Cleaning Ganga is a multi-generational effort: Genevieve Connors of World Bank
Sarika Malhotra March 28, 2016
Genevieve Connors, Senior Water Resources Specialist, World Bank talks to Business Today's Sarika Malhotra about World Bank's involvement in cleaning the mighty Ganga. The World Bank committed $1 billion in 2011 to the National Ganga River Basin project.
Q: What are your reasons for supporting the cleaning of Ganga?
The World Bank is supporting the Government of India in its effort to rejuvenate the Ganga River. The $1 billion National Ganga River Basin Project is helping the government build institutional capacity for rejuvenating the river. It is also financing key infrastructure investments in the five mainstream states - Uttarakhand, Uttar Pradesh, Bihar, Jharkhand and West Bengal.
Q: Funds disbursed so far and what is the level of World Bank engagement for Ganga rejuvenation?
Q: What is the status of the current projects that World Bank is involved with?
In the state of Jharkhand clearance has been accorded for an investment of $ 16.6 million for building 55 Km of sewer network and a 12 MLD of wastewater treatment plant at Sahibganj.
In Uttar Pradesh, investments worth more than $250 million are focusing on reducing the pollution load in the river in key cities and towns that lie along the river's most critically polluted stretch.
In Allahabad alone, the project will help build two sewage treatment plants as well as 800 km of sewerage networks in four city districts, covering almost 80 percent of the city's population of nearly 1.3 million people. Of this, work for building 30 MLD and 470 km of networks has already started, and these investments are likely to be completed by March 2018. To further expand the sewage network, a contract for $ 42 million for building another 250 km of network is likely to be signed by March 2016.
In another city of UP, Narora, $7.5 million contract for building 21 km of sewage line has been awarded; a further investment of $12.5 million for 59 Km of network and 4 MLD of wastewater treatment plant has been cleared for contracting.
In Bihar, for Wastewater Conveyance & Treatment a total of $290 million is earmarked for sewer networks and wastewater treatment plants in the state. Construction works are underway at Buxar and Begusrai which when completed in September 2018 will handle 33 MLD of wastewater.
Investments totaling $230 million are planned in Patna city for building 500 kms of sewer networks and 100 MLD of wastewater treatment plant which will help the city to safely collect and treat its wastewater. These works are expected to start in a phased manner beginning in April 2016. In addition, a sewerage system and wastewater plant is also planned at Munger for which the bid documents are under preparation.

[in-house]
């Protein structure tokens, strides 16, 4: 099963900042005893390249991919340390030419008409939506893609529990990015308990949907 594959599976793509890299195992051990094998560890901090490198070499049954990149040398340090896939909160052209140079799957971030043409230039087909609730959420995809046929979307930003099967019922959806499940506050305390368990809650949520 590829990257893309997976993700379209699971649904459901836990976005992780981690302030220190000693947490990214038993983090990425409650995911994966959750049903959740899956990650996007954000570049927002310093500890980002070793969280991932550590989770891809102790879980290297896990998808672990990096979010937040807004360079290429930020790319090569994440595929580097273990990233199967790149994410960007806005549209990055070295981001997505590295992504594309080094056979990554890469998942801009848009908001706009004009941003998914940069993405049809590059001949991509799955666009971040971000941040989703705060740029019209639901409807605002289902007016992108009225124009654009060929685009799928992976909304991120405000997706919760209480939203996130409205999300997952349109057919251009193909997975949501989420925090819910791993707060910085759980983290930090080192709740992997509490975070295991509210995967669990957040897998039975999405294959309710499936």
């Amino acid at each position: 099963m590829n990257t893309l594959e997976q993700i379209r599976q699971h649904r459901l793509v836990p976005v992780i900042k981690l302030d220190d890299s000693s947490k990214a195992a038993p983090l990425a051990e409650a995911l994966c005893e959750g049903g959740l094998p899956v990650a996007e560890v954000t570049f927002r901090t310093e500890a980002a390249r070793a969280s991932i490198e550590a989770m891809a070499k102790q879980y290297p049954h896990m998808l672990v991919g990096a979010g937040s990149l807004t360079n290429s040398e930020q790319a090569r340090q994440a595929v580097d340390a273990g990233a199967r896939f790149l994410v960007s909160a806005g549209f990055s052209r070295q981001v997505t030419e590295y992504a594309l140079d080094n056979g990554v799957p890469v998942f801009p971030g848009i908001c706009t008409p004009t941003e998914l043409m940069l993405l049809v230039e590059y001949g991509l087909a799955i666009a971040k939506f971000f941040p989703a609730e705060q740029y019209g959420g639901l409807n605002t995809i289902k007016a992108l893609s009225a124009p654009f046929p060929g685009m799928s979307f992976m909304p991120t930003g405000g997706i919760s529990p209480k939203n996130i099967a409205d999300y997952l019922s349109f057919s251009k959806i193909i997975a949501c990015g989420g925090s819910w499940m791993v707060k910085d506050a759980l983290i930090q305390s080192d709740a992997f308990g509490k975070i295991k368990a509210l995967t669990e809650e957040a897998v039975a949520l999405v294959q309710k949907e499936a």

Other important work is on riverfront development. An ongoing $43 million investment in river-front development in Patna will not only build a new a 6-km promenade along the river but also help upgrade public infrastructure such as toilets, bathing areas and other public amenities at 21 ghats. The Patna river-front works are expected to be completed by December 2016.
In West Bengal Wastewater Conveyance & Treatment investments worth more than $ 110 million are envisaged to improve the wastewater treatment status in three towns of Halishaher, Budge Budge and Barrackpore. Work will begin soon to build a total of 50 MLD and 600 km of sewerage networks in these three cities. These investments will be completed by March 2019. Work on the engineering design for managing and treating the wastewater load in Tolly's Nullah in Kolkata is also ongoing. On Riverfront Development again work on planning and designing riverfront works in Kolkata has started; this will include consultations and interactions with the local residents to ensure their inputs feed into the design of this important city area.
For Water Quality Monitoring some 30 state-of-the-art, real-time water quality monitoring stations will be installed along the river in the first phase of a larger effort to acquire reliable water quality data.
These will be managed by the Central Pollution Control Board and will strengthen the regulation and oversight of the river's pollution load by helping planners better understand the point-source versus non-point source origins of pollution, as well as to assess the impact of treatment on the water's quality. Bid evaluation for the establishment of real time monitoring station (data supplier) has been completed and is now reviewed by NMCG. Installation works are expected to start in April 2016.